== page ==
Living On Europa Explained: Humans Might Not Be First (Infographic)
Scientists believe conditions may be right for life, under Europa's icy crust.
Credit: By Karl Tate, Infographics Artist
Europa, the icy "cue ball" moon of Jupiter, has a relatively smooth crust of ice over a watery interior ocean. Cracks in the crust are due to the tidal forces of Jupiter’s mighty gravity. Scientists believe that Europa has the right conditions for some form of life to exist there today.
 
 
Europa has a thin oxygen atmosphere, but it is far too tenuous for humans to breathe. From the surface of Europa, Jupiter appears 24 times larger than the moon appears in our sky. Europa’s magnetic field shields its surface from Jupiter’s deadly radiation.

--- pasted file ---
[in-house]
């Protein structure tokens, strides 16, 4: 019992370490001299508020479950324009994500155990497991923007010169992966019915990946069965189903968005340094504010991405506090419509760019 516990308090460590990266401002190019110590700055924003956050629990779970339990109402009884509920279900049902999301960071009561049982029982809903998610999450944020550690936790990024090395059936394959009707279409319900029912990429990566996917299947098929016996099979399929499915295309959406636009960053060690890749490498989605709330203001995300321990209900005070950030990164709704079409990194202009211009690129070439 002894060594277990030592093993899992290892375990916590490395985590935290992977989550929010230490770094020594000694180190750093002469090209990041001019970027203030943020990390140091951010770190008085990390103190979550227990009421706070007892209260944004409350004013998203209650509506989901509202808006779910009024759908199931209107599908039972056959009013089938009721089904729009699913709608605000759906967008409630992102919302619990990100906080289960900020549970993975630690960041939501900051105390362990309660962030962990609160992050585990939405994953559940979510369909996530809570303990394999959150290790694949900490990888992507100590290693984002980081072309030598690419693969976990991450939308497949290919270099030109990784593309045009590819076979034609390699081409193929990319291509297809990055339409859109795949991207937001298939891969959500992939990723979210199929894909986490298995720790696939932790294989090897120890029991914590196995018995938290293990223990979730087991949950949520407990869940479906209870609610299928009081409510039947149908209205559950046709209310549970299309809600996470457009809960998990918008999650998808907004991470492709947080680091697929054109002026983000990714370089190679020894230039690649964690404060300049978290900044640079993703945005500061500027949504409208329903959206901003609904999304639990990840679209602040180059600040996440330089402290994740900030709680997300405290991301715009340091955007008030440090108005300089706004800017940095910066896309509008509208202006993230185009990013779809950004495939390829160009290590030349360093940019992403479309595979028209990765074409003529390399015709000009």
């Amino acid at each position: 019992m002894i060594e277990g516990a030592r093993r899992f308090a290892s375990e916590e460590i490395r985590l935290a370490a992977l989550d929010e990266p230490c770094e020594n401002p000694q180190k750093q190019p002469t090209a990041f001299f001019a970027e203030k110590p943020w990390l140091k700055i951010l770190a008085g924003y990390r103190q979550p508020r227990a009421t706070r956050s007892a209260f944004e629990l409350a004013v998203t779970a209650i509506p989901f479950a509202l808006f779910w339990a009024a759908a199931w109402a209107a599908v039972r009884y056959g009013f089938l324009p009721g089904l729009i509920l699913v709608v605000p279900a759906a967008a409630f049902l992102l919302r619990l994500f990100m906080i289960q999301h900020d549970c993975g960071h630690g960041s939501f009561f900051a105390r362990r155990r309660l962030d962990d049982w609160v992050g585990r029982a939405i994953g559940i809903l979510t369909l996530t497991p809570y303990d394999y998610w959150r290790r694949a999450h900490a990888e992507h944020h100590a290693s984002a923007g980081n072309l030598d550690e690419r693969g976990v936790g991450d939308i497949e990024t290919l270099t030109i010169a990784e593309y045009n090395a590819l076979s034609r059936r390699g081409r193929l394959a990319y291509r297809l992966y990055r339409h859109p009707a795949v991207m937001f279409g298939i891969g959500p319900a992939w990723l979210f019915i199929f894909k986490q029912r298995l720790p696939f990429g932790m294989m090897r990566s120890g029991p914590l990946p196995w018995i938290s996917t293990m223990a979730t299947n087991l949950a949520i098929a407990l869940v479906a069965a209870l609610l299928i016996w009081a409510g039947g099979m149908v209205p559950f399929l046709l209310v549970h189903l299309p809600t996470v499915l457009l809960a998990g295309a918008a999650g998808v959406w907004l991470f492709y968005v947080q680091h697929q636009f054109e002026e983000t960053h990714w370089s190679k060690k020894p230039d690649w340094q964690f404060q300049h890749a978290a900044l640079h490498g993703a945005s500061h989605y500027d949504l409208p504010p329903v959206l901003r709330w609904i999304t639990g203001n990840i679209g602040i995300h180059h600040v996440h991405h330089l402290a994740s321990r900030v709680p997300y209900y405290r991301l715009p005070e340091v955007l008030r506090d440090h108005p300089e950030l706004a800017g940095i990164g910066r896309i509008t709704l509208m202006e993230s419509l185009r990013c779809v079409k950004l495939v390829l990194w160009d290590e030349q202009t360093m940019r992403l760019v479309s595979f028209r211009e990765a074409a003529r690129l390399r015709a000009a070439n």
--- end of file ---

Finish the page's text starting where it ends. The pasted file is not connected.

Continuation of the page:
Gravity on Europa is about 13 percent that of Earth, or just a bit weaker than our moon’s gravity. The temperature averages about minus 260 degrees Fahrenheit (minus 160 Celsius) near the equator and minus 370 F (minus 220 C) near the poles.
 
Read our full special report:
Find out what it might be like to live on other worlds in our solar system, from Mercury to Pluto and beyond in our 12-part series.

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